Friday, January 30, 2015

This Blog's History: The Balancing Bottle

Want to impress your friends with a cool science trick?  Try the Balancing Bottle.  I mentioned this a few weeks ago and am bringing it back to you in this Friday in This Blog's History segment.

The Balancing Bottle

Thursday, January 29, 2015

Salt on Ice Experiment

One day the other week, a day on which my 7 year old was home from school due to a bad weather school closing day, we did a very easy experiment that is directly related to a real life experience.  My 7 year old has easily noticed people spreading salt on the sidewalks to melt ice.  She recognizes the salt melts ice, but didn't know why.  So why does salt melt ice?

Salt works to reduce the freezing temperature of water.  If the freezing temperature is lower, the ice is more likely to melt back into liquid water at much colder temperatures.  If it's too cold outside, however, the salt won't work nearly as well.

We set out to test this inside the house by taking two ice cubes from the freezer of equal size.  We placed the cubes on a plate and sprinkled table salt on one and then waited for them to melt.  My daughter's initial hypothesis is that the cube with salt on it would melt faster.  A reasonable hypothesis knowing that salt melts ice outside.  Here are a few pictures of our ice cubes melting.

As the ice cube without salt melted, the edges remained smooth and curved, whereas the salt gouge out divots as the cube melted.  The ice cube without the salt melted first, but it's possible the cubes started out with different masses.  Even then, the ice cubes are not melting due to salt.  The temperature inside the house is much higher than the freezing point of water, so the cubes are going to melt regardless.  Still, it's easy to see that the salt changes the shape of the cube as it melts.

This is a neat little experiment to test something my daughter recognized was taking place outside to clear sidewalks.

Wednesday, January 28, 2015

The Hobbit

Each December of the last three years (2012, 2013, 2014) my wife and I have gone to see The Hobbit in theaters while our kids are at school/pre-school.  This year my 7 year old started asking about The Hobbit and we explained to her the movies are based on the books (The Hobbit + Lord of the Rings).  She was really curious about the story, so my wife has been reading The Hobbit to her a bit at a time each night before bed.

My daughter is really enjoying the book.  On top of this, it gives a chance for me to focus on my 4 year old before bed.  Her and I have been reading different books before bed and it's been a great daddy/daughter experience.

Back to my 7 year old.  Now she wants to watch the movies and I'm really excited about that.  However, I want to wait a year or two.  The movies are rated PG-13 and there's quite a bit of violence/blood.  I think she's close to handling watching the movies, but I'm going to give it a year or two.  That's a long wait...for me!  I can't wait to share the experience of The Hobbit and The Lord of the Rings with her!

Tuesday, January 27, 2015

Edible Chemistry Set

For Christmas my wife and I gave our 7 year old daughter an edible chemistry kit.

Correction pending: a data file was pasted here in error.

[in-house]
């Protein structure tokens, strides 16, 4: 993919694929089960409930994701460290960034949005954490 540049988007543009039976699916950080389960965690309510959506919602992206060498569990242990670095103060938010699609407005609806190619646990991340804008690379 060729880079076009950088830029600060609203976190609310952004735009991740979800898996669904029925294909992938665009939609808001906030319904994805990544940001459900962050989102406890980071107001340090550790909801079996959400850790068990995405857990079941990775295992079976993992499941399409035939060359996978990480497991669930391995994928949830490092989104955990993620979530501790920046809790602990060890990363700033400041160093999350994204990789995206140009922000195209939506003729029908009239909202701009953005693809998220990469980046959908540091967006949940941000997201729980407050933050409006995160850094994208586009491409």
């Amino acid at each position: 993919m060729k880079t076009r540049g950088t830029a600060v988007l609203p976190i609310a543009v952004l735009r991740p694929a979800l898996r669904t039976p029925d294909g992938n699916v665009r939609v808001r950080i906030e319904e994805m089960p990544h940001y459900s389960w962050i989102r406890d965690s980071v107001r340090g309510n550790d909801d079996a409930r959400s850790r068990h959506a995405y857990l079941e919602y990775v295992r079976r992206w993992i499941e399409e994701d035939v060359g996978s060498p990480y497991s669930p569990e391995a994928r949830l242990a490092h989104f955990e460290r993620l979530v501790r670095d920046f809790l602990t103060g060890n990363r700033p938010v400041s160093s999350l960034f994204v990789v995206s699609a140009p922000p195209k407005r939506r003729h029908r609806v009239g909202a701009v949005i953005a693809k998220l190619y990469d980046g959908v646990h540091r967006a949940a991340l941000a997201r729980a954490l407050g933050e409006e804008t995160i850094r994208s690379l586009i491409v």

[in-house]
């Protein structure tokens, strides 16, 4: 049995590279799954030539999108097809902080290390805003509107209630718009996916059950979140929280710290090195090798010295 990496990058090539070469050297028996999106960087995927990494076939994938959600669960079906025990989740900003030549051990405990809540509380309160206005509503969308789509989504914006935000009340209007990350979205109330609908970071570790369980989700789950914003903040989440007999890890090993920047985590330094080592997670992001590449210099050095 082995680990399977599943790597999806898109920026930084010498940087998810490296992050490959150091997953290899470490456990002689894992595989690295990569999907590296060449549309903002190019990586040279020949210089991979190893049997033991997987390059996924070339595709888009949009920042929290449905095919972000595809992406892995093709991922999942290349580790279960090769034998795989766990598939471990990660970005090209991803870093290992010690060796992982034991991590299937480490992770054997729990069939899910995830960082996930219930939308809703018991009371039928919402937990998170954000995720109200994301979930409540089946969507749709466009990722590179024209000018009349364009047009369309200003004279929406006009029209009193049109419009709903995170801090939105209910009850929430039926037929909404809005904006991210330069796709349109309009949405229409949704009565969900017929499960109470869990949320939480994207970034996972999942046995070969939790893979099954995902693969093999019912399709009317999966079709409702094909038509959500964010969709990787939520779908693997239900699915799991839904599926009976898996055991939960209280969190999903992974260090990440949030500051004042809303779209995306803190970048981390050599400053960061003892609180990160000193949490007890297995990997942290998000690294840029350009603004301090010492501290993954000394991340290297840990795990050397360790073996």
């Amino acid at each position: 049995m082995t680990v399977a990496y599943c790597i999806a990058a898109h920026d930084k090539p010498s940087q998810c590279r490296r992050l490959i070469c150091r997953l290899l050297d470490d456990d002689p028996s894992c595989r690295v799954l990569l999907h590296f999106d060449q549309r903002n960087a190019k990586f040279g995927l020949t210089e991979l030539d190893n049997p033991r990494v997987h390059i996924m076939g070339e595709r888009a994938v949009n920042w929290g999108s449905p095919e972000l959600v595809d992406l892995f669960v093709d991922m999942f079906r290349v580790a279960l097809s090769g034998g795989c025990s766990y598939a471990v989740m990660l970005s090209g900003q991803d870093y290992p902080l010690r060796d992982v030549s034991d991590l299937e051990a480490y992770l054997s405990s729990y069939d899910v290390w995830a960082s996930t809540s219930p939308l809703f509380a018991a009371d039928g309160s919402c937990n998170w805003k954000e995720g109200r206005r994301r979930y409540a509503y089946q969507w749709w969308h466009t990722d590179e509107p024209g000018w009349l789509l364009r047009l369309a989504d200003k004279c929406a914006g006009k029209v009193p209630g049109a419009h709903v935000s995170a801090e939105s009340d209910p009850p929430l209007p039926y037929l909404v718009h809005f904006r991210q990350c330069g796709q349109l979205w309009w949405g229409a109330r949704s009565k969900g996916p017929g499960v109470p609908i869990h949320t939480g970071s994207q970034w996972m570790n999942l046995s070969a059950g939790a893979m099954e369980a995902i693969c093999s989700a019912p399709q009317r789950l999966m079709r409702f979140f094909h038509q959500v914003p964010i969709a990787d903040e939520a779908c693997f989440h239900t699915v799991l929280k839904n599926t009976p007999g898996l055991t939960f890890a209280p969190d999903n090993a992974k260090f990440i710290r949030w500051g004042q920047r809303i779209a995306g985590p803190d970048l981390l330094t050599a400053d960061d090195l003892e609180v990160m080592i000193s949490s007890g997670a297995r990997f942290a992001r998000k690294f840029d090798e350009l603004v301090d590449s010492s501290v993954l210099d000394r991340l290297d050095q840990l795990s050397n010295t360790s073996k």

Edible Chemistry Kit

We opened it up the other day and set out to do a few of the experiments provided in the instructions.  The kit comes with several experiments that all focus on the same chemistry topic:  acids versus bases.

This is probably not the best gift for a kid with chemistry experience, but for the beginning chemist, this is a great, safe approach at testing basic chemistry.  I took a few pictures of my daughters' (the 4 year old helped out too) experiments.

The color of the liquid changes depending on how acidic or basic the solution is.  My daughters loved this and we still have several experiments left to test.  These are great for days the kids are bored and can't go outside due to poor weather.

Monday, January 26, 2015

StarTalk by Neil deGrasse Tyson

If you've never listened the Star Talk Radio podcast by Neil deGrasse Tyson, you definitely should!  Tyson does a great job explaining complicated astronomy topics in a very clear and humorous way.  I've been listening for 2+ years now and look forward to each weekly episode.

For the TV watchers out there, I have good news.  Tyson's Star Talk podcast has been picked up by the National Geographic Channel and will premiere in April as a late night talk show.  I don't have a TV subscription service at home, so I won't get to see it, but I'll continue to listen to the podcast.  If you have cable/satellite TV and get the National Geographic Channel, set your DVR to record this new show in April.  You won't be disappointed!

Friday, January 23, 2015

This Blog's History: Light-Years or Years?

What is a light year?  Is it a time?  Is it a distance?  Many movies and TV shows screw up the definition of a light year.  I posted on this last year, so for This Friday in This Blog's History, I bring back to you my blog post on the light year.

Light-Years or Years?

Thursday, January 22, 2015

Mythbusters - Streaming TV

I recently posted on the awesomeness of Mythbusters as a cool science show for both kids and adults.  All episodes used to stream on Netflix, but last fall, Netflix removed all Discovery shows, meaning my daughters and I were out of luck (we don't subscribe to a cable/satellite TV service).  I'm now happy to report that Mythbusters is back via streaming...sort of.  

If you subscribe to Hulu, you can once again watch Mythbusters via streaming.  However, you can't watch all episodes.  Hulu only has the latest two seasons, seasons 13 and 14.  But two seasons of Mythbusters is better than none!

If you've never seen Mythbusters, check it out!  My daughters love watching it and for the most part the show is kid friendly.  Every once in awhile there's an episode we skip.  For example, there was an episode on decapitation that I didn't think my daughter was ready for at the time.  Use your best judgement as a parent, but most episodes are perfectly fine for an elementary aged child.  

Wednesday, January 21, 2015

Microscope = Great Gift